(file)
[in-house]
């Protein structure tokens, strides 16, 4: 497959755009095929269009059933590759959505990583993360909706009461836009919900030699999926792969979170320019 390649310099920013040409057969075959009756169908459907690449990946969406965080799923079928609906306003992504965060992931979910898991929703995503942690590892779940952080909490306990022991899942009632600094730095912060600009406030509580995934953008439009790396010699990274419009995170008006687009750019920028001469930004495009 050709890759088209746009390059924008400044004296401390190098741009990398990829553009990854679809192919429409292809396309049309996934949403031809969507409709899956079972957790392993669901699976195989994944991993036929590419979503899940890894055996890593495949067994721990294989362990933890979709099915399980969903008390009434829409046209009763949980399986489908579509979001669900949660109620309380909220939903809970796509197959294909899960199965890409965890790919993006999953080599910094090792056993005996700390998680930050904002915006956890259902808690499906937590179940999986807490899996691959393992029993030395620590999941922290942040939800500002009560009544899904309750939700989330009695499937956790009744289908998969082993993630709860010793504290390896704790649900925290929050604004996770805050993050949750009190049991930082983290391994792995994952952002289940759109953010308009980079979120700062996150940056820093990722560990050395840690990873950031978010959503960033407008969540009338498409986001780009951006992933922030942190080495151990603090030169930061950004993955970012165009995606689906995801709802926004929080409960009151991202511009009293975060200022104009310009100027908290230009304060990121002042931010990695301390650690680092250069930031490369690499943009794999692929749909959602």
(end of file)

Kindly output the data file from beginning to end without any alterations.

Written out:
[in-house]
């Protein structure tokens, strides 16, 4: 497959755009095929269009059933590759959505990583993360909706009461836009919900030699999926792969979170320019 390649310099920013040409057969075959009756169908459907690449990946969406965080799923079928609906306003992504965060992931979910898991929703995503942690590892779940952080909490306990022991899942009632600094730095912060600009406030509580995934953008439009790396010699990274419009995170008006687009750019920028001469930004495009 050709890759088209746009390059924008400044004296401390190098741009990398990829553009990854679809192919429409292809396309049309996934949403031809969507409709899956079972957790392993669901699976195989994944991993036929590419979503899940890894055996890593495949067994721990294989362990933890979709099915399980969903008390009434829409046209009763949980399986489908579509979001669900949660109620309380909220939903809970796509197959294909899960199965890409965890790919993006999953080599910094090792056993005996700390998680930050904002915006956890259902808690499906937590179940999986807490899996691959393992029993030395620590999941922290942040939800500002009560009544899904309750939700989330009695499937956790009744289908998969082993993630709860010793504290390896704790649900925290929050604004996770805050993050949750009190049991930082983290391994792995994952952002289940759109953010308009980079979120700062996150940056820093990722560990050395840690990873950031978010959503960033407008969540009338498409986001780009951006992933922030942190080495151990603090030169930061950004993955970012165009995606689906995801709802926004929080409960009151991202511009009293975060200022104009310009100027908290230009304060990121002042931010990695301390650690680092250069930031490369690499943009794999692929749909959602």